Review: Ansel Adams at the Eiteljorg Museum

Exhibit at the Eiteljorg Museum
Review by Katie Morrison
Issue No. 5 – September 2014

“Painting is dead” has become such an entrenched phrase in the art world that it now rings of the knowing chuckle of irony. We all know it isn’t true, but in the second half of the twentieth century the medium seemed to exhaust itself. Paintings served as commentaries on other paintings, critiques of the field’s own longstanding clichés. But at the dawn of the twenty-first century, this question seems to take precedence: is photography dead? At the Indianapolis-based Eiteljorg Museum’s recent Ansel Adams exhibition, even the most cynical viewer (i.e., yours truly) could at the very least stand in awe of the noble bones of the medium.

In popular media, contemporary landscape photography has become the hobbyist’s realm. We all recognize the familiar images: HDR shots of fast-moving streams, portraits of stern-looking deer, large-format landscapes of mountains at sunset. They adorn our doctors’ office walls and tourist gift shops. But as ubiquitous as this trope has become, one thought kept recurring to me as I walked through the Ansel Adams show: these photos could never be cliché. Although Adams was himself the pioneer of high definition, large-format photographic imaging, he doesn’t come off as a nature hobbyist, but as reverent monk . These aren’t snapshots, they’re paintings in light. They take time to make and develop. Individual, iconic pieces, such as Moonrise, Hernandez, MX (1941) absorb the attention of viewers with a tonal range of truly magnetic blacks, shimmering silvers, and an overwhelming sense of quiet. Looking at these images is like looking into a black hole.

The environment of the exhibition, however, deviated from the reverent vacuum these images deserve. An old non-academic art classroom movie about Adams’s life blared in the entrance to the gallery space. Due to the half walls employed in the exhibition, the muffled narration and musical score bounced throughout the entire show—an unfortunate juxtaposition to the solidtude of the American wilderness. There was no observable order to the show or the photographs chosen for display, and for the most part the wall text only acted as personal biography.


There is value in a biographical show, however, and some of the surprising curation choices gave—and I say this without sarcasm—a fresh look into the old master. In particular, his portraits of trailer camp children in the 1940s revealed the artist’s compassion. The luxurious textures and exposures do not mask the human details, such as a young girl reading a comic book in an image from 1944. The pose references earlier Farm Security Administration images by Gordon Parks or Dorothea Lange, and shows Adams’s ability to restore a sense of humanity to social documentary—much like how he endowed nature with a sense of dignity in his better-known work.

The most surprising part of the show also referenced the medium’s own history. Soft focus gelatin silver prints of Yosemite National Park c. 1925 look like the final evolutionary form of nineteenth century landscape photography. The silvery, liquidious trees in Lodgepoll Pines hint at the creative chemist in Adams, a quality that photographers have championed since the time of William Henry Fox Talbot. On the other hand, the images’ soft dewiness forms a visual dialogue with Adams’s contemporaries such as Alfred Stieglitz and other Pictorialists.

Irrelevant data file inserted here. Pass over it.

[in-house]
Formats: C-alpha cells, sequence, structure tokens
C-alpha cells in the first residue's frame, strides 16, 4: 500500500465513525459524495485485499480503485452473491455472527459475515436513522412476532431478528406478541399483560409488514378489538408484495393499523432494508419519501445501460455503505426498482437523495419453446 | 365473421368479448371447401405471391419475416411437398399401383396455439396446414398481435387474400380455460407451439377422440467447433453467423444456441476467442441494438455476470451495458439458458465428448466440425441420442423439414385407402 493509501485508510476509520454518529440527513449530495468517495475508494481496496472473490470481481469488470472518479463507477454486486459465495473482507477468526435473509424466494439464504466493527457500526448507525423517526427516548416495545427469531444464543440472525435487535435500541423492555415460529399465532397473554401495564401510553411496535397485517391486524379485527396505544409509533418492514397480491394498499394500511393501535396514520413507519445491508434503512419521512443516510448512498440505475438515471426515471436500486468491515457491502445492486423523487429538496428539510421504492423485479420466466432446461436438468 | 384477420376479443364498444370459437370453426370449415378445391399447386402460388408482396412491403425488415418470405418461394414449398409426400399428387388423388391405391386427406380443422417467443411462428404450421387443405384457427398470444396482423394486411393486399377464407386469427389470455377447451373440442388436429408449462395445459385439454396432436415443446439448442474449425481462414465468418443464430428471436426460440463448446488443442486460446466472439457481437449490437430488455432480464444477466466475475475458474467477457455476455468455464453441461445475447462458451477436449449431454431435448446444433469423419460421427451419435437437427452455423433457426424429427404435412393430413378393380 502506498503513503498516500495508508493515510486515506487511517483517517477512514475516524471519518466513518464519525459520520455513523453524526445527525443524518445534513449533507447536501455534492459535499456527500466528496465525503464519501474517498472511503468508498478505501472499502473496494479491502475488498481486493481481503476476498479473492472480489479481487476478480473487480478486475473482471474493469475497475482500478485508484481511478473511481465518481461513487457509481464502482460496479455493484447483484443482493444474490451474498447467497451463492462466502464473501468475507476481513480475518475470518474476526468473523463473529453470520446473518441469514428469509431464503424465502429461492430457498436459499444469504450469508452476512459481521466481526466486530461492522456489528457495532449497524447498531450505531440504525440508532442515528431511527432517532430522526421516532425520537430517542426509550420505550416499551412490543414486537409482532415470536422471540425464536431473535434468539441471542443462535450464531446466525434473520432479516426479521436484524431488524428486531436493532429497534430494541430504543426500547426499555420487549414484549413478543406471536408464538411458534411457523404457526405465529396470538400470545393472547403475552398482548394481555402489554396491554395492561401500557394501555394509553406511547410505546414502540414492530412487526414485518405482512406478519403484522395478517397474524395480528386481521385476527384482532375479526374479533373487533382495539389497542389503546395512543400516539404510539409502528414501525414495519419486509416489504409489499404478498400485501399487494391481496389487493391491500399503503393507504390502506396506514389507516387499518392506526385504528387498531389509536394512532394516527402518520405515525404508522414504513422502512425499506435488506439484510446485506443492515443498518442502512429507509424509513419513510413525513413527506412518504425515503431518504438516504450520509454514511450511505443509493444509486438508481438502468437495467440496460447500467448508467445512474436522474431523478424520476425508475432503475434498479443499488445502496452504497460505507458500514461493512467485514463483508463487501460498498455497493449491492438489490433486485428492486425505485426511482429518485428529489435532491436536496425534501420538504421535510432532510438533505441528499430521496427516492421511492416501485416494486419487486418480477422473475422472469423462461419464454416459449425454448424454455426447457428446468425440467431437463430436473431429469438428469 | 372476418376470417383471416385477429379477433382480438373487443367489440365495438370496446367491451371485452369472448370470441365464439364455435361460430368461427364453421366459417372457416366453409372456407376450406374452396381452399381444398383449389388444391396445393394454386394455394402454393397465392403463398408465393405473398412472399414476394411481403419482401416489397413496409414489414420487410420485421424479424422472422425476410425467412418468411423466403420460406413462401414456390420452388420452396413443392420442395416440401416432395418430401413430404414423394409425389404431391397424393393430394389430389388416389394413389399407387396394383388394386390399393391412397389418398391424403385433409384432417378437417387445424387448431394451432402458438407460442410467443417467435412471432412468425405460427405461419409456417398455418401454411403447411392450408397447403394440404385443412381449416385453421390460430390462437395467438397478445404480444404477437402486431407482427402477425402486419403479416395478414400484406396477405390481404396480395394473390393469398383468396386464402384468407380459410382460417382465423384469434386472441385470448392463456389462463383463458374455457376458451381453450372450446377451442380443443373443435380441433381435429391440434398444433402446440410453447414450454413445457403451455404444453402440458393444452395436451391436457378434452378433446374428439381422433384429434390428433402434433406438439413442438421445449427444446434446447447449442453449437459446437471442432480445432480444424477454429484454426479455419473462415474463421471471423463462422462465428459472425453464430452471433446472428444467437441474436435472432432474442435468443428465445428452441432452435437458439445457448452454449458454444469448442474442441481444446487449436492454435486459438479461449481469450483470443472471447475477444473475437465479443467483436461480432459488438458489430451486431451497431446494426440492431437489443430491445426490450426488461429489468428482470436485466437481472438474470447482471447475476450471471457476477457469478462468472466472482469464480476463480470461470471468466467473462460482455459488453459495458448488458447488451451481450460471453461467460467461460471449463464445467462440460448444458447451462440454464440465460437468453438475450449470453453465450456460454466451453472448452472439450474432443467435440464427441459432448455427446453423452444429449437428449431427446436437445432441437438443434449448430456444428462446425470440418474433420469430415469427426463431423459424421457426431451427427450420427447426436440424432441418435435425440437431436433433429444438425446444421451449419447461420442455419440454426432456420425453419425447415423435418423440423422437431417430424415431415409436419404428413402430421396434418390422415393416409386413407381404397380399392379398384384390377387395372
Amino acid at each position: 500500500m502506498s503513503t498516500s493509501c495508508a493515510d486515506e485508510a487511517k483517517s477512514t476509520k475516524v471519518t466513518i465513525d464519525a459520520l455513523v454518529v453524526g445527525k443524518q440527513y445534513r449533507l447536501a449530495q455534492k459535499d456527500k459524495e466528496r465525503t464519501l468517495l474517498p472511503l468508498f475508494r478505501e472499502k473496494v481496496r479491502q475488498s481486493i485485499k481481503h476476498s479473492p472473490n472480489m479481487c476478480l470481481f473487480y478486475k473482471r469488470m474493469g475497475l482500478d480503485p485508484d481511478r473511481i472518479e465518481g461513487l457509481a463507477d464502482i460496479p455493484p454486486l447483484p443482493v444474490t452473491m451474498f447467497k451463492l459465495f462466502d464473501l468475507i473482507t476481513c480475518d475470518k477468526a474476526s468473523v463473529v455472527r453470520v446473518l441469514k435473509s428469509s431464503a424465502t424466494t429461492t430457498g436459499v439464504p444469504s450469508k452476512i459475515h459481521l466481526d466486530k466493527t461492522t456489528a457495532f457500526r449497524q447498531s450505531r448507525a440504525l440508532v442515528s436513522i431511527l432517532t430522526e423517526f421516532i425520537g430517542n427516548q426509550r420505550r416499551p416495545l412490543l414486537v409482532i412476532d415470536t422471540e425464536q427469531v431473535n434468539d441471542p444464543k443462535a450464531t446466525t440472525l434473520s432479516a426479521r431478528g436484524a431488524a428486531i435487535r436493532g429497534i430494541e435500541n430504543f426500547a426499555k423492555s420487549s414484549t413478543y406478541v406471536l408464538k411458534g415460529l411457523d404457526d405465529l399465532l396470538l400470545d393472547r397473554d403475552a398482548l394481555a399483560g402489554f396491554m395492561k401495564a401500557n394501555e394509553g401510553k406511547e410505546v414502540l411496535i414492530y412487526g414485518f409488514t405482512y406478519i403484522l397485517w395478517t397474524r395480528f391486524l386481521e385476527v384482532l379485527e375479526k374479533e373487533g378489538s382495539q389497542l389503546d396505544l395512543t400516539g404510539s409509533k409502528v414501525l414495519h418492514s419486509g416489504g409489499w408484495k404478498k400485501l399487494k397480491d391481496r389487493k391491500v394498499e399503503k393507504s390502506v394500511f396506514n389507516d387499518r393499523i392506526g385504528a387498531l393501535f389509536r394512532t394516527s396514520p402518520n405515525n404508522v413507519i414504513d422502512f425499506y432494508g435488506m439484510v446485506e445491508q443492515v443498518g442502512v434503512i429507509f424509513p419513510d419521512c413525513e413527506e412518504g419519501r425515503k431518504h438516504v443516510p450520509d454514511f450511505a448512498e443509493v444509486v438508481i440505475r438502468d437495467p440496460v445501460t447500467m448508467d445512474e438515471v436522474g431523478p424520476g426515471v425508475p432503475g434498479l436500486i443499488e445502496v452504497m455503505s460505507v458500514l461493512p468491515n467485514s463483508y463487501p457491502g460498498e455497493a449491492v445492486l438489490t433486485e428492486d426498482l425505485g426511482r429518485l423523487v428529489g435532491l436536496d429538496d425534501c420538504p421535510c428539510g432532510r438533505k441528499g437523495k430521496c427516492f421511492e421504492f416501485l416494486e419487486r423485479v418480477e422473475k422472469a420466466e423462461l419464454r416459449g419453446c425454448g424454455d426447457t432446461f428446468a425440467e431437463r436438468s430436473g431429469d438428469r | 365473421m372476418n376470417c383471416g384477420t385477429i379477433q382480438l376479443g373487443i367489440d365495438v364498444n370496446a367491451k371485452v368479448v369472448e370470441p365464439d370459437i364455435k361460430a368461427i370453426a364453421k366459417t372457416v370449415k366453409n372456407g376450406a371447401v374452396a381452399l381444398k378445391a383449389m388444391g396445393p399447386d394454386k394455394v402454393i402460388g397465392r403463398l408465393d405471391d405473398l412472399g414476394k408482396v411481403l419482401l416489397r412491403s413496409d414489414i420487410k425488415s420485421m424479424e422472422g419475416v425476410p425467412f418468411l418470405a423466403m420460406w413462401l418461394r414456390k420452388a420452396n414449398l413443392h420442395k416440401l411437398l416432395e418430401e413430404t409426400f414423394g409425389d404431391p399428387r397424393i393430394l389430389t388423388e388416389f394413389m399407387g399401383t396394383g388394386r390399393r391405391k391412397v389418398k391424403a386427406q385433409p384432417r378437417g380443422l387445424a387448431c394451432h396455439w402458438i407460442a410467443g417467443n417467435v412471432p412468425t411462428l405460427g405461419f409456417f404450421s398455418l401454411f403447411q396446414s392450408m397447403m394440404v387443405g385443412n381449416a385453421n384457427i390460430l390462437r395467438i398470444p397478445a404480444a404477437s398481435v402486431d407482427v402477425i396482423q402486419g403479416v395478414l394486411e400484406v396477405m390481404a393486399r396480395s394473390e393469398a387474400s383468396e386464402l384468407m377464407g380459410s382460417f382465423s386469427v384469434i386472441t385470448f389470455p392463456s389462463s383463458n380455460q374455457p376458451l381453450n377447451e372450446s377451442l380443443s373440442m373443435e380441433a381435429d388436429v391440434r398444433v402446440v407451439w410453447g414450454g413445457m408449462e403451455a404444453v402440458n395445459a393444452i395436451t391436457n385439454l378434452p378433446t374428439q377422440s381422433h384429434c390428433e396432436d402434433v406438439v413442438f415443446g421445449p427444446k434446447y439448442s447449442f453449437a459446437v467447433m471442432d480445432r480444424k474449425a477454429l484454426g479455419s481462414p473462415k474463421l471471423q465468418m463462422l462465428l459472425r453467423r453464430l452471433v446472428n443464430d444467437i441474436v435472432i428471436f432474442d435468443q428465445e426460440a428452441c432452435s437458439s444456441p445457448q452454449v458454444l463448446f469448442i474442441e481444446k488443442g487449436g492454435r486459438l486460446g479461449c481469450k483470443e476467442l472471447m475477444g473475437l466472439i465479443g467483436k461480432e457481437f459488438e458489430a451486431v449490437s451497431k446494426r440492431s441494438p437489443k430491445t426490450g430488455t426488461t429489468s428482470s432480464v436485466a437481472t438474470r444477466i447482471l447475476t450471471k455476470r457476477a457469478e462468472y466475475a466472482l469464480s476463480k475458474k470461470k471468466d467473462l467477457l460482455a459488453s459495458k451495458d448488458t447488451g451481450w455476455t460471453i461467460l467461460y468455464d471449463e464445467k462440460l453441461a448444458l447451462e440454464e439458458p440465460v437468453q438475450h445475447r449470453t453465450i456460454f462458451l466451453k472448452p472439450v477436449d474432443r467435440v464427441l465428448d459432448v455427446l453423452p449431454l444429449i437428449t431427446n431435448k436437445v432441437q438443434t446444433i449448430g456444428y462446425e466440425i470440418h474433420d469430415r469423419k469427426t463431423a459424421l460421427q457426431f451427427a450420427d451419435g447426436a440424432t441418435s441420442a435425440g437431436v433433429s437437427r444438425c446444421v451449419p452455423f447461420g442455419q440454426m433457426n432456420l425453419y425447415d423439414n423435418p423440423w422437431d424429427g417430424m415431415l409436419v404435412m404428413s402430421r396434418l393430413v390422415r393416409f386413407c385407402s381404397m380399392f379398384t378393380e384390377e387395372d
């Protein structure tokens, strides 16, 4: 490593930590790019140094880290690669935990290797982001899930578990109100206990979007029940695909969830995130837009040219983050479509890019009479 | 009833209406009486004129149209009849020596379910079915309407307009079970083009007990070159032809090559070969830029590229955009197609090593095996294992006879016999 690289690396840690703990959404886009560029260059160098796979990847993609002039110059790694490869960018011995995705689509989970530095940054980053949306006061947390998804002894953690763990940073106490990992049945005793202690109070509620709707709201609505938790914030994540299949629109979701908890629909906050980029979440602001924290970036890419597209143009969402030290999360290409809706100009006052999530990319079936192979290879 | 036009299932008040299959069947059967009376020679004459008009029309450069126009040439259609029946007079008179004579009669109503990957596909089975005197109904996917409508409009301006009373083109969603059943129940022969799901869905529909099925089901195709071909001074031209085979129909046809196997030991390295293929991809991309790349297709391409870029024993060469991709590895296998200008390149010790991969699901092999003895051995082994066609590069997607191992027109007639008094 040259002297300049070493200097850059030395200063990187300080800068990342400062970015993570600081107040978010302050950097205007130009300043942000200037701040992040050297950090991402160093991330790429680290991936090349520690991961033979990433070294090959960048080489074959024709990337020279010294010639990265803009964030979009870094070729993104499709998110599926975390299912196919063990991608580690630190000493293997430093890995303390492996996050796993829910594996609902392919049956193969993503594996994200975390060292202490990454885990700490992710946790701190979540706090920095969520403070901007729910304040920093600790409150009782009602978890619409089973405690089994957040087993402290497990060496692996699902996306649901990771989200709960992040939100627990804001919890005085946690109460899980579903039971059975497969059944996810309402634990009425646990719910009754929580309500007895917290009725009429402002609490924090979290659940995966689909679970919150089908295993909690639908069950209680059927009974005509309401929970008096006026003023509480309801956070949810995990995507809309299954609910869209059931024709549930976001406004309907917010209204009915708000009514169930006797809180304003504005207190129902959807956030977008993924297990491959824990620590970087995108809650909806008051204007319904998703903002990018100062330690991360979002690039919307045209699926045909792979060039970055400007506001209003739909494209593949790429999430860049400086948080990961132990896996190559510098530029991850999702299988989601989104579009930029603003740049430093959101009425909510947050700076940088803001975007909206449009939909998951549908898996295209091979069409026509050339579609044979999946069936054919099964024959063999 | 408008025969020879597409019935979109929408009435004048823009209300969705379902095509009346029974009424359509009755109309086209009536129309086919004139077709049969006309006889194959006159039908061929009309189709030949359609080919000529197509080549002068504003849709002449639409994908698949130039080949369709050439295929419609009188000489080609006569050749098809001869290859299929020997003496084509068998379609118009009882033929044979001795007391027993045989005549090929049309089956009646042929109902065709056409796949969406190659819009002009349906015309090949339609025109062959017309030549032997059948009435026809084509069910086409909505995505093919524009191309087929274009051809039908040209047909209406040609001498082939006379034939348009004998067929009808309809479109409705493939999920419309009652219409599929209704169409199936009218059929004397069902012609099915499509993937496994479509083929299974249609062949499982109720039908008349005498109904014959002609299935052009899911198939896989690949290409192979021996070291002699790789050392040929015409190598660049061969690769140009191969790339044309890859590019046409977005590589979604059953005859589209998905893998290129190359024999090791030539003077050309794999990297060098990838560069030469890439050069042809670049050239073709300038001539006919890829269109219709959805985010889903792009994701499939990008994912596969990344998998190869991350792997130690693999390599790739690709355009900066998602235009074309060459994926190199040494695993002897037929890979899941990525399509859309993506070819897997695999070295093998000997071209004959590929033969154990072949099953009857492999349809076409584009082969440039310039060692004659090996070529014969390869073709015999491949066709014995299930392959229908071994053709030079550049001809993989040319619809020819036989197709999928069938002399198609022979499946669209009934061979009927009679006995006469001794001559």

The museum, at least, did emphasize the historical context of Adams’s relationship with Edward Weston—a relationship that plays out visually in both men’s attention to the elegant details of flora and fauna. Although Adams is best known for his large-scale landscapes, a close up Surf Sequence, San Mateo County Coast, California showed the intimate, nearly tender details of waves bubbling on the sand. Examples such as these show the importance of initiating dialogue—historical and contemporary—in any decent art exhibition. Although Adams’s photographs create serene, seemingly sealed universes, they are most exciting when placed in a context where the viewer can appreciate the artist’s social and historical relationships.

All of this goes to show that photography isn’t even close to “dead.” It is an overwhelmingly expansive medium with a multifarious history and plenty of untold stories to tell. Adams, arguably the most canonical photographer of his age, still needs to be seen—a fact celebrated by the enormous popularity of the show. And if a young photographer can walk into the show and see the visual, historical links between Adams and Weston, Adams and Talbot, Adams and whomever—then we never have to worry about the medium’s mortality. Just as painting has developed a discussion with its own traditions, contemporary nature photographers should take Adams’s unwavering earnestness and look at our twenty-first century landscapes with new—and old—eyes.

Ansel Adams – A Lifetime Portfolio
Exhibit at the Eiteljorg Museum of American Indians and Western Art
Indianapolis, Indiana
March 1st-August 3rd, 2014

Katie Morrison serves as Visual Arts Editor for Buffalo Almanack. She received her M.A. in Art History from the University of Colorado and is presently trying to make a stable living with said degree. Her research tracks issues of race, violence, and urban identity in American photography. She is an avid cat enthusiast and possesses a deep passion for iced coffee.

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